My first two jobs out of grad school spoiled me with flexibility. While each had core business hours (i.e., “be available between 10 AM to 3 PM on a regular basis”), there was no defined start time, and I was free to leave whenever I pleased. If I wanted to exercise in the morning and arrive a little later, it was fine. If I wanted to put in extra hours one night in order to put in a few less the next day, I could do that, too (just as I did for my birthday last year).
And, though the preference was for me to be present in the office as much as possible, I could pretty much work from wherever I wanted. Like my mom’s house in Pennsylvania, my best friend’s house in New Orleans, or my favorite coffee shop at the end of the street. The overarching golden rule was: “Just get your stuff done, and get it done well.” Which I did.
The ownership I had over my schedule was pretty fantastic. I had no issues scheduling doctor appointments (no PTO hours lost is a major win!), could meet up with friends or family at any time, and would commonly duck out of the building for an hour or so to attend a fitness class with some co-workers.
But after almost a year at my second gig, this excellent perk started to work against me. Because it was around that time I started to realize just how unsatisfied I was professionally. I tried to ignore this feeling for a while—after all, I’d left my first job only a year before, and I didn’t want to admit defeat again. So, I kept telling myself to suck it up, to do whatever I could to make it better.
But as hard as I tried—consistently providing my boss honest feedback; alerting her to the fact that I felt disengaged; exploring the possibility of a position on a different team—things didn’t really change. And, besides that, it became quite apparent to me that even if some things did change, they would only be temporary fixes. Ultimately, my desired career path was going in a different direction than the company could take me in, and there’s not much that can be done to fix that other than leave—which I didn’t figure out fast enough.
Instead, I gave up. I became apathetic. And lazy.
The freedom to flex my schedule served as my number one enabler. I started to work remotely once a week, sometimes twice. One time, after a particularly large snowstorm that shut down half of DC, I didn’t go into the office for two weeks—days after the sidewalks were clear enough for me to navigate on my walk to the metro. And when I remained in my apartment, I took serious advantage of having zero supervision.
I went to bed later and slept a few hours longer. I spent more time than usual at the gym mid-morning. I distracted myself with laundry and other household chores (I know—super entertaining, right?). I binge watched The Hills and Real Housewives during “breaks.” And I would spend a little (cough—a lot) more time on my external writing projects, which I was much more passionate about. All of this was doable because my laptop remained open and on—that little green dot next to my name in the chat list indicated I was present, and I didn’t stay away from it for obscene amounts of time.
Don’t get me wrong—I met all my hard deadlines. I finished and delivered each report on time or ahead of schedule, and I was always available to assist my teammates if needed. But those ongoing, no-due-date assignments I was supposed to dedicate downtime to? Yeah—those got pushed to the bottom of my to-do list. Again, and again, and again. Instead of performing at an A+ level, I was averaging a B—and I was OK with settling for that. (Because it’s still above average, right? I wasn’t failing completely.)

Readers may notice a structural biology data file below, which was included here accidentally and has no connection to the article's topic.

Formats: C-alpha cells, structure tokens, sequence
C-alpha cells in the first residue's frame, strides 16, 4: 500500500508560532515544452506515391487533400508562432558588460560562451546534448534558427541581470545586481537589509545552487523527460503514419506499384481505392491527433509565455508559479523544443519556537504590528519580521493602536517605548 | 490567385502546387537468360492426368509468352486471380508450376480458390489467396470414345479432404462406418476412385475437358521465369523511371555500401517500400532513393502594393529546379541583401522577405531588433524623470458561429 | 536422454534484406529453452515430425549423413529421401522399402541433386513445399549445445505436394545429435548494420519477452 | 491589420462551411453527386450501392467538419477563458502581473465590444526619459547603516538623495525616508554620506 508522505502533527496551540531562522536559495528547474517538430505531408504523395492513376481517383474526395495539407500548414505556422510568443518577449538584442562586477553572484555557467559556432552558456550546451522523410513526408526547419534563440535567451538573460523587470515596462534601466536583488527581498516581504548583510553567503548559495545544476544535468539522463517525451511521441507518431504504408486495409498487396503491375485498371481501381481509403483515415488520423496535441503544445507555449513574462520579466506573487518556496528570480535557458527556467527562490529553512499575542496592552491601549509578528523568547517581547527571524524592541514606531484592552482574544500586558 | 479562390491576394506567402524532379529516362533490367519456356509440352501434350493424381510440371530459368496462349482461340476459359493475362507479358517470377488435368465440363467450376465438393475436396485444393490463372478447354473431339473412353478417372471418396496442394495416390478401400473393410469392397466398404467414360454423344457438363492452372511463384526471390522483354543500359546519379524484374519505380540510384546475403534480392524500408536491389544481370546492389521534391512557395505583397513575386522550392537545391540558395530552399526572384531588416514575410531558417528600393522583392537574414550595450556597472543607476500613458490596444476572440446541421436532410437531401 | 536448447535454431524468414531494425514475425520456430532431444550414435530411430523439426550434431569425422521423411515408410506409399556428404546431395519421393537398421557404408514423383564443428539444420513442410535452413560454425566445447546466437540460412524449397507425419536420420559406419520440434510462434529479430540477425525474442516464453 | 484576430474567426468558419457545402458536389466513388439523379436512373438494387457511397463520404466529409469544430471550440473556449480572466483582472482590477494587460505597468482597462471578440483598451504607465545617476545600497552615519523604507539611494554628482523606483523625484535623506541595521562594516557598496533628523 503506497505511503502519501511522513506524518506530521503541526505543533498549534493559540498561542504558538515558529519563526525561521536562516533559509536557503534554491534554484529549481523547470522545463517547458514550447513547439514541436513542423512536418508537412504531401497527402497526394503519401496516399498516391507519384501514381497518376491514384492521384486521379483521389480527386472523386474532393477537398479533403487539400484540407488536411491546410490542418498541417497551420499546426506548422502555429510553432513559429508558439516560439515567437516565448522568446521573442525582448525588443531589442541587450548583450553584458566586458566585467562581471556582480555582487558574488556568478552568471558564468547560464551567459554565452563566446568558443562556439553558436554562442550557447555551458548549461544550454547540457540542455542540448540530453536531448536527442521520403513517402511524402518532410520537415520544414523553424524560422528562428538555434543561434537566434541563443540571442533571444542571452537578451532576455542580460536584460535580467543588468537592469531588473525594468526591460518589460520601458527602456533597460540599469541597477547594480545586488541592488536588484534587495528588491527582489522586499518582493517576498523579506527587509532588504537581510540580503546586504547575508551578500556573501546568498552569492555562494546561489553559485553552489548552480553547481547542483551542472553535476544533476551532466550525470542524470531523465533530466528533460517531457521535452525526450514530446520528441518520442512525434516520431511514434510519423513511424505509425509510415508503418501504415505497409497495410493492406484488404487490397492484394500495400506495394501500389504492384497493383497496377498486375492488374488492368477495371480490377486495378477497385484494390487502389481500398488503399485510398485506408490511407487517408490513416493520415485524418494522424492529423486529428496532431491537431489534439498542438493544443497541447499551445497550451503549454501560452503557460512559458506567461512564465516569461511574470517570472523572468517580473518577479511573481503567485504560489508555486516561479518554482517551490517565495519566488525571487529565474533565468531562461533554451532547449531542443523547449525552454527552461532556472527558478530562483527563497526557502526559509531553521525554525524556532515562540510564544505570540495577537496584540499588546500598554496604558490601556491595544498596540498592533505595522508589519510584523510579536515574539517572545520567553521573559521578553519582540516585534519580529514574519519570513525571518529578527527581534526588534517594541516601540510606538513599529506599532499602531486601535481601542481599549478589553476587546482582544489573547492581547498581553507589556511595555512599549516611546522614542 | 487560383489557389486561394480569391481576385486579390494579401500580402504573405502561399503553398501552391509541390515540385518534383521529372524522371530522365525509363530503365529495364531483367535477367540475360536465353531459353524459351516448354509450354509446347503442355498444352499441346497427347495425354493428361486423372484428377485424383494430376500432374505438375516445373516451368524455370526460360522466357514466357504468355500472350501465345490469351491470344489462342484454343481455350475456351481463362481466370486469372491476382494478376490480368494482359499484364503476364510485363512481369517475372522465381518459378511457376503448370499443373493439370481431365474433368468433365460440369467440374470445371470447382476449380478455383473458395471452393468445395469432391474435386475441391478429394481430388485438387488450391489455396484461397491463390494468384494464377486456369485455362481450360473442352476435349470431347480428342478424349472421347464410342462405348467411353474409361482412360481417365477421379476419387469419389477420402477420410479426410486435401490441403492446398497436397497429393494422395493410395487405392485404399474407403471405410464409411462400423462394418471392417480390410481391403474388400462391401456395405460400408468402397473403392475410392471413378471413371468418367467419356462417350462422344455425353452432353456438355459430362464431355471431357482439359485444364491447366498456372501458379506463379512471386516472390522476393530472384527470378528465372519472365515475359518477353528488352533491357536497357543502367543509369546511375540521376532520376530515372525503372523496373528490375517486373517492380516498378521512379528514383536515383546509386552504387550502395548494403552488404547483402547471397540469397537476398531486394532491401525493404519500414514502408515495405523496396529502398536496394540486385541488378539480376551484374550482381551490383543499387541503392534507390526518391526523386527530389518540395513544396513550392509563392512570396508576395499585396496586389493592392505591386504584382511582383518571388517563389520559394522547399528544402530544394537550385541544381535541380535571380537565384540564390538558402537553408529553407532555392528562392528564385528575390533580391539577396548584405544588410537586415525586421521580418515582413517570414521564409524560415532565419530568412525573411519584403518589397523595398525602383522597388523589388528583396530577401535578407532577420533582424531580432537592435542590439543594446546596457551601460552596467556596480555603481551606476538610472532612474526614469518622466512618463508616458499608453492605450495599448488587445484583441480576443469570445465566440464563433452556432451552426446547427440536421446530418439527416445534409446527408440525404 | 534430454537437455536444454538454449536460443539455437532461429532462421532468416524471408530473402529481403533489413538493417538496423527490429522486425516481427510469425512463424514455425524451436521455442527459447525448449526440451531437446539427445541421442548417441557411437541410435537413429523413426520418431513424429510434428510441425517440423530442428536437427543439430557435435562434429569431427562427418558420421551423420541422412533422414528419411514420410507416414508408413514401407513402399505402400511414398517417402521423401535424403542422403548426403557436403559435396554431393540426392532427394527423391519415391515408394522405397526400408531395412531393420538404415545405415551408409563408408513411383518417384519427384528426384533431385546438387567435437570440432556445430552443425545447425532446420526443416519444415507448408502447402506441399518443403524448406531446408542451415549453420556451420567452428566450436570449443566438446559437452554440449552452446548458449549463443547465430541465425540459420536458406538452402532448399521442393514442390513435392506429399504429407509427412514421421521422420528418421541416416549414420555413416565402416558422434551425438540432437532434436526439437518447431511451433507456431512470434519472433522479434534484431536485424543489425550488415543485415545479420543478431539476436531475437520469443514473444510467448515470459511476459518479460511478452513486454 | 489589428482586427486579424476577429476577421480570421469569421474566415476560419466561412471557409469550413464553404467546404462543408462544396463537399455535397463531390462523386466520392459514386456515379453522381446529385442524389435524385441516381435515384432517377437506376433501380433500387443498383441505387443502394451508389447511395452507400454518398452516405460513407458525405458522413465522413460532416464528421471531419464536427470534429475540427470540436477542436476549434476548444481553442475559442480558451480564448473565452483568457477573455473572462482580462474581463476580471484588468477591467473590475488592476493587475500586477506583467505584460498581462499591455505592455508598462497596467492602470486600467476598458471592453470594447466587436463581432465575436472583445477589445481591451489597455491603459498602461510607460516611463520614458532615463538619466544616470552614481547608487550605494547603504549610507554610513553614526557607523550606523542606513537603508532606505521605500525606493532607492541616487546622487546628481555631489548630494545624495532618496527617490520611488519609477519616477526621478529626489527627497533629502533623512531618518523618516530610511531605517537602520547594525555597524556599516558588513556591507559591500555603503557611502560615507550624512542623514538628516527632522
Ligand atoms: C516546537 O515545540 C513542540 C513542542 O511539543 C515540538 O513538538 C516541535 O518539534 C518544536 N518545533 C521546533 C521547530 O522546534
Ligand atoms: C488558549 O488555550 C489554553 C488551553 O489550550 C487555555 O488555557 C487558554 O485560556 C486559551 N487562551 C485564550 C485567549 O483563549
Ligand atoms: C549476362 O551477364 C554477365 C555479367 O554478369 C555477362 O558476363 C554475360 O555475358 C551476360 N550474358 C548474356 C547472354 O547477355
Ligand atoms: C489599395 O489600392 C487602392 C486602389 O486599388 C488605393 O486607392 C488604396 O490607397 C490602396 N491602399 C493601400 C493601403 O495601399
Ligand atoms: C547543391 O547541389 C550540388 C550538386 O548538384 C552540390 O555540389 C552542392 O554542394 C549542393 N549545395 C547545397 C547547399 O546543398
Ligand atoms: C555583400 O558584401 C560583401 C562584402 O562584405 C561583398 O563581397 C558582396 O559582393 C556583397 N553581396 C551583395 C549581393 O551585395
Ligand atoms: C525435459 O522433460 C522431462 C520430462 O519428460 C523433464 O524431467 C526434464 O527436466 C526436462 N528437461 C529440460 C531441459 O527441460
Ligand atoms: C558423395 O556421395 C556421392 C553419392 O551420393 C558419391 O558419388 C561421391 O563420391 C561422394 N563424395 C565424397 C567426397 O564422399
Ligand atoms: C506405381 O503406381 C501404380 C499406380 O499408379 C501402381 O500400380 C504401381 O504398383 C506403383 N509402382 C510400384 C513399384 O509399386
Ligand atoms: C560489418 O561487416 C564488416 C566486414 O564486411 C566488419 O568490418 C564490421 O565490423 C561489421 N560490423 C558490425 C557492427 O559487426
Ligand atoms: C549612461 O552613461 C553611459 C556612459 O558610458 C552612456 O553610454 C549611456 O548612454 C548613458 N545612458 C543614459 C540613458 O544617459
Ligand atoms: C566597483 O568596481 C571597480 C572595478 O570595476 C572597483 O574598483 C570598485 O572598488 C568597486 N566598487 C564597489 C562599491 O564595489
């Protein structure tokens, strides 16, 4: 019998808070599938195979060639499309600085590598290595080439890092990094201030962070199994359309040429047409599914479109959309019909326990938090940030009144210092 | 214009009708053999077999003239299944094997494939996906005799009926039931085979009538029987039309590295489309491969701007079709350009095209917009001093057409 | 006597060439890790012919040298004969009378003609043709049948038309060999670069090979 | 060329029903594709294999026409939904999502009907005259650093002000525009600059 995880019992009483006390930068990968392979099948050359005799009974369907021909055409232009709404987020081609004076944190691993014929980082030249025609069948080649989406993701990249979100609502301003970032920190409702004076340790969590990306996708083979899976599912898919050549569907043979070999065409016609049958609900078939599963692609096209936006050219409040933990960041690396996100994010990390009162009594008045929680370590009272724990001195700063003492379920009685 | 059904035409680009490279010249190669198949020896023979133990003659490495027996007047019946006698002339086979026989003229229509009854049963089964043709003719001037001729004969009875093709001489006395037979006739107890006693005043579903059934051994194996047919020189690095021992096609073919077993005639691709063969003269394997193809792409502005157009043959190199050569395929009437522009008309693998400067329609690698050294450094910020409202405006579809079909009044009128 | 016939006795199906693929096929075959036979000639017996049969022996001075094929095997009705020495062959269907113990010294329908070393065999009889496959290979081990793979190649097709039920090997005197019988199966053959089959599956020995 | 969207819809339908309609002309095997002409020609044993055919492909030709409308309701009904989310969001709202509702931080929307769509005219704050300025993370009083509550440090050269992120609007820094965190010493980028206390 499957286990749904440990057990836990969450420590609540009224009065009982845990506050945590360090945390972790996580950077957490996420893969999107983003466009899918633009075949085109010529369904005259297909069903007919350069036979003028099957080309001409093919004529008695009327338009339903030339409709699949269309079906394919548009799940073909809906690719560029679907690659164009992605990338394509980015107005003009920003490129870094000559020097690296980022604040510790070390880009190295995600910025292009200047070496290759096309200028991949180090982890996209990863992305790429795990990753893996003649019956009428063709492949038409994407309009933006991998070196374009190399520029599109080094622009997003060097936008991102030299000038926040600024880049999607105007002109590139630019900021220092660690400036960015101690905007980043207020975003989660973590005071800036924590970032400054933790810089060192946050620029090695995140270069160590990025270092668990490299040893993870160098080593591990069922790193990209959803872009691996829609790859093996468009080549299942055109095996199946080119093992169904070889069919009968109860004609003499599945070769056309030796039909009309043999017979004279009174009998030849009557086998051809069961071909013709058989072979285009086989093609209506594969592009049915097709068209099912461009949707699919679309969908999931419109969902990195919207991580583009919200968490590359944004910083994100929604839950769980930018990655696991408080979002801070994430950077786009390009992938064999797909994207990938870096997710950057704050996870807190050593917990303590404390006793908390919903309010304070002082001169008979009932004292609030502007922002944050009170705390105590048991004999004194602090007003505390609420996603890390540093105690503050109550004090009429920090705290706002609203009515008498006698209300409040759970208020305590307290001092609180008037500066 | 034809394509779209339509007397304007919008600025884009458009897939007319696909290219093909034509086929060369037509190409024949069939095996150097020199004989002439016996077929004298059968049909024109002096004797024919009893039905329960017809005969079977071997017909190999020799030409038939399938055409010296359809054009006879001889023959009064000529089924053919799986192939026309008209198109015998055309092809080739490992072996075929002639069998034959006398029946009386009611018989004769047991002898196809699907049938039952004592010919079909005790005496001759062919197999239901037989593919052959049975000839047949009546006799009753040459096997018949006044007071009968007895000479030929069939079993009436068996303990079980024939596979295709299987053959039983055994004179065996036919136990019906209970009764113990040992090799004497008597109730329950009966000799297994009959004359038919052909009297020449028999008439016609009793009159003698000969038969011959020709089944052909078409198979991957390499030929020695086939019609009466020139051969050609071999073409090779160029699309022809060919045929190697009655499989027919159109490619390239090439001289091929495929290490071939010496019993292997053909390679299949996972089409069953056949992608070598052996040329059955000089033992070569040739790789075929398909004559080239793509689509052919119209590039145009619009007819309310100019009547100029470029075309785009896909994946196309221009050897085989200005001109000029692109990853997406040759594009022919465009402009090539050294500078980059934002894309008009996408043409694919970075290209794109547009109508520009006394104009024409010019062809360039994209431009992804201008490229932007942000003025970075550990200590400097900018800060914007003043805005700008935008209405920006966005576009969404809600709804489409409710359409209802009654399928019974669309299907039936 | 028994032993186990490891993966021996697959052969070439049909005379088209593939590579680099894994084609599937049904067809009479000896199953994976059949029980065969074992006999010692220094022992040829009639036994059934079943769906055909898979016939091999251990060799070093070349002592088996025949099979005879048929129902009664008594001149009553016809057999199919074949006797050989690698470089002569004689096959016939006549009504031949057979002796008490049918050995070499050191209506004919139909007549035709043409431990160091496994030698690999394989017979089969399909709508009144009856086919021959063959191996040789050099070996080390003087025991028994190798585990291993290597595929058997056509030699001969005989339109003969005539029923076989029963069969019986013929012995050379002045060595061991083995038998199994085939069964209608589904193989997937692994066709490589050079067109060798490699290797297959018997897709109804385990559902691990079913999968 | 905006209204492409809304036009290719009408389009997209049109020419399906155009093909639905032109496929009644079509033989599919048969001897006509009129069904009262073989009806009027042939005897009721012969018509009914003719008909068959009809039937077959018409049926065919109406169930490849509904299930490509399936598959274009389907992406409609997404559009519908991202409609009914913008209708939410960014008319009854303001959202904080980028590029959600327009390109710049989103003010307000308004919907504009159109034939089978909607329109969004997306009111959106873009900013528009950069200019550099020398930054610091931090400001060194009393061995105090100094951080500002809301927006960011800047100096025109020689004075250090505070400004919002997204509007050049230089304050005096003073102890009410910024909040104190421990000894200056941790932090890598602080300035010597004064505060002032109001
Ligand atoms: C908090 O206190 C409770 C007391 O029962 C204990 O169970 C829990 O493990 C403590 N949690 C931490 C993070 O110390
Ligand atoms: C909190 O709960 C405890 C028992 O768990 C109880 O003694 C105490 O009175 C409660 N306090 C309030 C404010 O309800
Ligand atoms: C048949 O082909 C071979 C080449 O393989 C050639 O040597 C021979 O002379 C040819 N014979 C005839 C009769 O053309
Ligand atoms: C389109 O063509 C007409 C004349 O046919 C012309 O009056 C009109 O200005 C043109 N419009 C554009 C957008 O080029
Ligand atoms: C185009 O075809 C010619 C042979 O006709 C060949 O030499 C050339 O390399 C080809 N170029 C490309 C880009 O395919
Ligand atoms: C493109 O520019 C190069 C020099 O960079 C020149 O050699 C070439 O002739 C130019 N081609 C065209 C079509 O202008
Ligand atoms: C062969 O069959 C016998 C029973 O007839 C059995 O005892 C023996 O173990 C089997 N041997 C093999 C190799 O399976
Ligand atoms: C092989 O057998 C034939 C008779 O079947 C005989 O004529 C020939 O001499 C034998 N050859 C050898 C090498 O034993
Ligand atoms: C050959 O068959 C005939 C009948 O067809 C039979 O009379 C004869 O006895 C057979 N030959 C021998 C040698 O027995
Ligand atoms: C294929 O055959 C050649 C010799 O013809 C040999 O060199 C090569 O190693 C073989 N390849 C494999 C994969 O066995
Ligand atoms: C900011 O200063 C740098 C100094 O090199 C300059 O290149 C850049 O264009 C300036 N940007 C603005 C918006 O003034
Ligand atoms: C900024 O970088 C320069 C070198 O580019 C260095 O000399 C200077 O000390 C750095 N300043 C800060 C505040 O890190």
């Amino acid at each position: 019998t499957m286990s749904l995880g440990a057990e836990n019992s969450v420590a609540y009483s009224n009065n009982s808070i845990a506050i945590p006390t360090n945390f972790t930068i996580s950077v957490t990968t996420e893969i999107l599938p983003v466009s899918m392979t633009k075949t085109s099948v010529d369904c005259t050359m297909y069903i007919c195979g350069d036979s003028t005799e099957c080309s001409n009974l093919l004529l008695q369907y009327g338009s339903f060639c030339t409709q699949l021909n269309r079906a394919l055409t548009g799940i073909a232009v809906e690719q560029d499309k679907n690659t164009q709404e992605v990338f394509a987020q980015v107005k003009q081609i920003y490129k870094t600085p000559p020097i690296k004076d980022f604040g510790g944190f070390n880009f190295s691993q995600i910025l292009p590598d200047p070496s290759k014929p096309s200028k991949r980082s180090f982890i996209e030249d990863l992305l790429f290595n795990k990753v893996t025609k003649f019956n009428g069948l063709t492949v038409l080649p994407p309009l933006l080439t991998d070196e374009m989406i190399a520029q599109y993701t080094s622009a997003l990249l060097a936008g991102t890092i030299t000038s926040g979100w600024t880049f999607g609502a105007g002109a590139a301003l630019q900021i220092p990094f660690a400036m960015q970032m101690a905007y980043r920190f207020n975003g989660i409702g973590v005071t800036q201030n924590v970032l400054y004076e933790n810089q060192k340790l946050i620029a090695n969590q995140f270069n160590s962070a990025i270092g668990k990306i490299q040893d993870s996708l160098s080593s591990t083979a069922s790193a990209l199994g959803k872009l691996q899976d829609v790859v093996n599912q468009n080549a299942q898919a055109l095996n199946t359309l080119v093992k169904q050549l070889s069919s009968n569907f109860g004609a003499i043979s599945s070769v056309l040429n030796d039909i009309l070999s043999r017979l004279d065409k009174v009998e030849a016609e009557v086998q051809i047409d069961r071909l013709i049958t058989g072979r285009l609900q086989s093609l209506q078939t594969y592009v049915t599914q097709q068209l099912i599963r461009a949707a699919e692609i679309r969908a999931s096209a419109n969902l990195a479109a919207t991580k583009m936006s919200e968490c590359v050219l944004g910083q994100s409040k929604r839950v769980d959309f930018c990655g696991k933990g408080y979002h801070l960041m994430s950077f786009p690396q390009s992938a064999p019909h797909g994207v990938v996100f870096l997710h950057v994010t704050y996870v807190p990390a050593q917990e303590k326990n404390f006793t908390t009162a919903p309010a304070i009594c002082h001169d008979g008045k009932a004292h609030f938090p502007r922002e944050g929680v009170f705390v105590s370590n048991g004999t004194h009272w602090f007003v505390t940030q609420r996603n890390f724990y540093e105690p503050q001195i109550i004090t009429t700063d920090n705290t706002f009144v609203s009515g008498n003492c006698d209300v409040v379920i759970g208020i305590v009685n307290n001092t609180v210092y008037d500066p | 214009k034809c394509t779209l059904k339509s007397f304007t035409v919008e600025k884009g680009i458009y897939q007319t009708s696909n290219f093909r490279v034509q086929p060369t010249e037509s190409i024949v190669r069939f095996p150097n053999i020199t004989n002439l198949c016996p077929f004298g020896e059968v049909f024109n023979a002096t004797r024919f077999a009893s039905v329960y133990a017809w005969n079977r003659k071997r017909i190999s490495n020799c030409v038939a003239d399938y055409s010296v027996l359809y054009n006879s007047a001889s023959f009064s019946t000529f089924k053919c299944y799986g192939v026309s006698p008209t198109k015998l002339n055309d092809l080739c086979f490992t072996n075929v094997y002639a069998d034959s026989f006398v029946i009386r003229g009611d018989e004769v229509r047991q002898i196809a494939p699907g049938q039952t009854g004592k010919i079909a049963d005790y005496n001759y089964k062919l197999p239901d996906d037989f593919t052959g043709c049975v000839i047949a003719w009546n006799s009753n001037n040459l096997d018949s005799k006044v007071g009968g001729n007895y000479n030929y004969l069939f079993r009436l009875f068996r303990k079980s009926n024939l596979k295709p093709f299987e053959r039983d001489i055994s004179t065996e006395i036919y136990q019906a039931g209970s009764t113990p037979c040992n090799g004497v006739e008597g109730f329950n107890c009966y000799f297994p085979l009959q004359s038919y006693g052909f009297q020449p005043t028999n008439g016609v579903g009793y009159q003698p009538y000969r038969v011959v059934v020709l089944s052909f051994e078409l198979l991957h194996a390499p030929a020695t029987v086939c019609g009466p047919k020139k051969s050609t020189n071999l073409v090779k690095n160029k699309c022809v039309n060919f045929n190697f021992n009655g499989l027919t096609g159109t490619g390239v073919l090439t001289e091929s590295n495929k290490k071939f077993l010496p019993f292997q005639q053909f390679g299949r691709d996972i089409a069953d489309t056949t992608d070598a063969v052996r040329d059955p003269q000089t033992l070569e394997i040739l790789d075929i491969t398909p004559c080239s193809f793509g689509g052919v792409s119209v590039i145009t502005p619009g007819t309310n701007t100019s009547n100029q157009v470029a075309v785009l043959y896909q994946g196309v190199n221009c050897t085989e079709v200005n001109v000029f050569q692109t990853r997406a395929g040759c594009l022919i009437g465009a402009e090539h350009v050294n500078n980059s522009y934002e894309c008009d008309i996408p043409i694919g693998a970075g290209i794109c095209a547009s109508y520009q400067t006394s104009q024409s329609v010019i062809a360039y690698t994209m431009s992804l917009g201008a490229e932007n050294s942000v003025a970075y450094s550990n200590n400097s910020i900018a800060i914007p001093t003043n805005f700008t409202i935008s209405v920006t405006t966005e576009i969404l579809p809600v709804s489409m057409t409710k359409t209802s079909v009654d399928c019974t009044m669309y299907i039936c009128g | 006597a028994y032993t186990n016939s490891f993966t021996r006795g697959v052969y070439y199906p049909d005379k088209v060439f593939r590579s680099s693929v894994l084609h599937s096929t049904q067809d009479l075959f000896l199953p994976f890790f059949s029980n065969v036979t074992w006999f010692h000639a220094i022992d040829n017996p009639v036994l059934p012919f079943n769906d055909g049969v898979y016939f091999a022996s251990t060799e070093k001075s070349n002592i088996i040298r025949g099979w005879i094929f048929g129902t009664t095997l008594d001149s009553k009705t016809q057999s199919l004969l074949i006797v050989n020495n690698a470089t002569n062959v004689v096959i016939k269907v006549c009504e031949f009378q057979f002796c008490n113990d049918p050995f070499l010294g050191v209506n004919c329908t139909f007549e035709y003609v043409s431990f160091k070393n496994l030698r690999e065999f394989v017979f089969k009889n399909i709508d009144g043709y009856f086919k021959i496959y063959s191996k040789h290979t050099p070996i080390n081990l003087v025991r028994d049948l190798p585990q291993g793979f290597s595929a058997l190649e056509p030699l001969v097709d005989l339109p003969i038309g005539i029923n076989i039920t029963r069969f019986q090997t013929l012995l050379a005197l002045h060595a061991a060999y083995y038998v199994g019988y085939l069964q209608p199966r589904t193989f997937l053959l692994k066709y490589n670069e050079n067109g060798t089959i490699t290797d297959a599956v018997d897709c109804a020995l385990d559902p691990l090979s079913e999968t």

This lackadaisical attitude worked against me for obvious reasons. Because I wasn’t going the extra mile, there was little chance for a promotion. Sure, I didn’t really want one, but you should always be trying to better yourself, right? After all, if nothing else I could’ve been improving on my soft skills—skills that are valuable in any job you’ll ever have. I also wasn’t doing any favors for my teams’ processes—processes that needed a lot of improvements and that I could’ve helped make better if I’d made the effort.
But it affected me negatively in other ways, too. It was like my subconscious “forgot” I had a full-time job. One that paid a decent salary and provided me with benefits and some great colleagues-turned-friends. Whenever someone would send me an email, assign me to a task, or ping me via our chat system to ask a question, I became resentful. They were “bothering” me and interrupting my precious time. (A.k.a.,—they were doing their job, and I was annoyed that they were expecting me to do mine. The nerve.)
Not surprisingly, this behavior meant I felt like complete crap about myself. I want to be a good employee. I want to be a good teammate. And even though I wasn’t really letting anyone down, I wasn’t meeting the standards I usually hold myself to. I knew I could (and should) be better.
This isn’t a story bashing flexible schedules. In fact, I’m a huge supporter of them. This is a story about how a really good thing can end up being not so great for you if you aren’t careful. And that one awesome company perk can make you overlook a whole lot of negatives—in my case, the negative being that I was trading career happiness for working in my sweats.
If you’re lucky enough to have a laid back work situation like I did, use it the way it’s supposed to be used: to facilitate you in achieving maximum levels of productivity and work-life balance. Not to ignore your responsibilities and indulge on bad reality TV from 2006 (that’s what weekends are for). And certainly not to hide from the fact that you might need a new job if you spend most of your workdays avoiding it.